techUK report says more pro-delivery policies needed for 5G

(Image credit: Shutterstock / IR Stone)

Industry body techUK has warned that the government must prioritise the rollout of fibre and 5G infrastructure if it is to achieve its plan for nationwide economic growth.

The organisation made the claim in a report assessing the impact of the Future Telecoms Infrastructure Review (FTIR) since it was published four years ago.

The FTIR proposed a major package of regulatory changes, public funding and new legislation to bring full fibre connectivity to the entirety of the UK by 2023.

UK 5G rollout

Although that headline target will not be achieved, techUK said the review established a policy framework that “unleashed” private investment in fibre to the tune of £33.2 billon. Accordingly, coverage has increased from 6% to 41% - a sign that the right policy framework was in place.

However, it said the focus should now be on delivery, calling on the government to reduce any friction to rollout so coverage can be extended even further.

Openreach plans to reach 25 million properties by 2025, while Virgin Media O2 looking to roll out FTTP across its infrastructure by 2028 and find a partner for a joint-venture that will connect a further seven million properties by 2027. CityFibre’s target is 8 million by 2025.

The pace of 5G deployment was given a more mixed review by the report. Although operators have made significant progress in speed and coverage, the report urged further policy reform and government support that will build on R&D efforts and on the results of publicly funded 5G testbeds.

This assessment would appear to echo similar warnings from the government’s own advisory board that the UK risks harnessing the full benefits of 5G without further investment. The Digital Connectivity Forum says the total amount that can be invested by industry on new network infrastructure between now and 2030 is £9 billion – leaving a shortfall of up to £25 billion.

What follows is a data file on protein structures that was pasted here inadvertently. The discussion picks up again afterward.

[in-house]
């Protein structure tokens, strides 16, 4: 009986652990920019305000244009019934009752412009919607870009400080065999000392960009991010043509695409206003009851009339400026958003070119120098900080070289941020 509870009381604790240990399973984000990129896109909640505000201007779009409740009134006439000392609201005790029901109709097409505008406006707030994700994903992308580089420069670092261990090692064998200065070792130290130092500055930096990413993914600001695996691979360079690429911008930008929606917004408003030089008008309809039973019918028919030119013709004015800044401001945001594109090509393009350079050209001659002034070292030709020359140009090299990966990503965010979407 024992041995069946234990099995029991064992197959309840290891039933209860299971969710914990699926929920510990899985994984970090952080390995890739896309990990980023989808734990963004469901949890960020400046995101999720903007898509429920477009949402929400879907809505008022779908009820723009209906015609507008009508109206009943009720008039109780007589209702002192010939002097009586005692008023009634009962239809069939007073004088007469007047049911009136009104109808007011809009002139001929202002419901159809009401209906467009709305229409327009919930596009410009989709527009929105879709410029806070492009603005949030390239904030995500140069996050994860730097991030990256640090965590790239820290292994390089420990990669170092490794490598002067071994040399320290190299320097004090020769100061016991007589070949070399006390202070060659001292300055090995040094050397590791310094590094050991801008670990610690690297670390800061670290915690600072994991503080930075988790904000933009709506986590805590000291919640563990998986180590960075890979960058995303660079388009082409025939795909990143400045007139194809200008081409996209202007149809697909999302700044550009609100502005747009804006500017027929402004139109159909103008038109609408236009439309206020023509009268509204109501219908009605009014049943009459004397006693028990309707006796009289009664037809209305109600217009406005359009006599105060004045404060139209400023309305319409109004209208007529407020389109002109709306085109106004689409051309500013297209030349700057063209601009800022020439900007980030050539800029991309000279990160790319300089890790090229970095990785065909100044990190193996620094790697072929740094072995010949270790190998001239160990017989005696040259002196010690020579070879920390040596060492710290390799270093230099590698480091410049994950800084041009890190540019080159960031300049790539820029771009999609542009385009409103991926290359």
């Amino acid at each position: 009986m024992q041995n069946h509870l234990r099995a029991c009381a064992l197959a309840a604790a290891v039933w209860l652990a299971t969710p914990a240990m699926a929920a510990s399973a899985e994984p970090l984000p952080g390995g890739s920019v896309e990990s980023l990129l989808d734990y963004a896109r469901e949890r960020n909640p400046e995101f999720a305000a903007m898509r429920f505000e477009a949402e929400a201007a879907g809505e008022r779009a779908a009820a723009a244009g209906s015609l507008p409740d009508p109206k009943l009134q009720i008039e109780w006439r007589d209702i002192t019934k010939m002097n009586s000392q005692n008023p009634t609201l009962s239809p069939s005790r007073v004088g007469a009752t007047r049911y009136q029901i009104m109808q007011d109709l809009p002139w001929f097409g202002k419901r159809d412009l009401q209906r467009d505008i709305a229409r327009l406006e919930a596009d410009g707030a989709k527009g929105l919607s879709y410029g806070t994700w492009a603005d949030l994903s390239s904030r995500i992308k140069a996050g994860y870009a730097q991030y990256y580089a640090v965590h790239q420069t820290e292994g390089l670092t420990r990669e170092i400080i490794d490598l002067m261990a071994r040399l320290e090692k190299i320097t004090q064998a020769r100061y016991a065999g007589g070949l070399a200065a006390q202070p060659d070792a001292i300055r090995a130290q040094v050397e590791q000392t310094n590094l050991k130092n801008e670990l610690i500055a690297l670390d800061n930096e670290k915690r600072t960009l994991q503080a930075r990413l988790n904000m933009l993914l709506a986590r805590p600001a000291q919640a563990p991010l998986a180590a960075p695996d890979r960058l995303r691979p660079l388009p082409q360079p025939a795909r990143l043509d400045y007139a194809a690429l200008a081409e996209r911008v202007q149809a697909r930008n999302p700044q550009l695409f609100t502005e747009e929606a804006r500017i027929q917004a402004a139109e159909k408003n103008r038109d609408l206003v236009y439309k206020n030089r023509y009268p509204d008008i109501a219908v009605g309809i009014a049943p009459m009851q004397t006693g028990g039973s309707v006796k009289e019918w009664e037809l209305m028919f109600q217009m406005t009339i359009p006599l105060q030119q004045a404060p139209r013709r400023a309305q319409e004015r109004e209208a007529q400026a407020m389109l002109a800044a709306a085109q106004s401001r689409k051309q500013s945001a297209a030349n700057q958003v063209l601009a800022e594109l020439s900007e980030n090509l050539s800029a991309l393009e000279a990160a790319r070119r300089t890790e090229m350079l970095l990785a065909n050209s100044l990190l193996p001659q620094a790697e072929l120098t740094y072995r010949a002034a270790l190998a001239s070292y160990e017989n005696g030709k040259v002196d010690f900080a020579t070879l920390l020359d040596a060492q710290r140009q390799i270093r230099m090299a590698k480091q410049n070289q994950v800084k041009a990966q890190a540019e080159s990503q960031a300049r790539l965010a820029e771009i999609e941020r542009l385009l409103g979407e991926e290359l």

Among techUK’s recommendations are a specific visa targeting telecoms workers (the government has already indicated it may relax such restrictions), identification of public sector use cases for 5G and fibre, and a planning regime that makes it easier to build mobile infrastructure – especially small cells that will densify coverage for the most advanced 5G applications

“It’s great to see the progress made by the UK’s telecoms sector since the FTIR was published in 2018 – there has been positive progress in the face of significant challenges, and broadly it was the right framework,” said Matthew Evans, Director for Markets at techUK.

“But in analysing the FTIR’s recommendations, our members have found that more is to be done. Barriers persist, and techUK looks forward to working with both government and Ofcom on smoothing the friction that remains for rolling out fibre and full 5G.”

Steve McCaskill is TechRadar Pro's resident mobile industry expert, covering all aspects of the UK and global news, from operators to service providers and everything in between. He is a former editor of Silicon UK and journalist with over a decade's experience in the technology industry, writing about technology, in particular, telecoms, mobile and sports tech, sports, video games and media.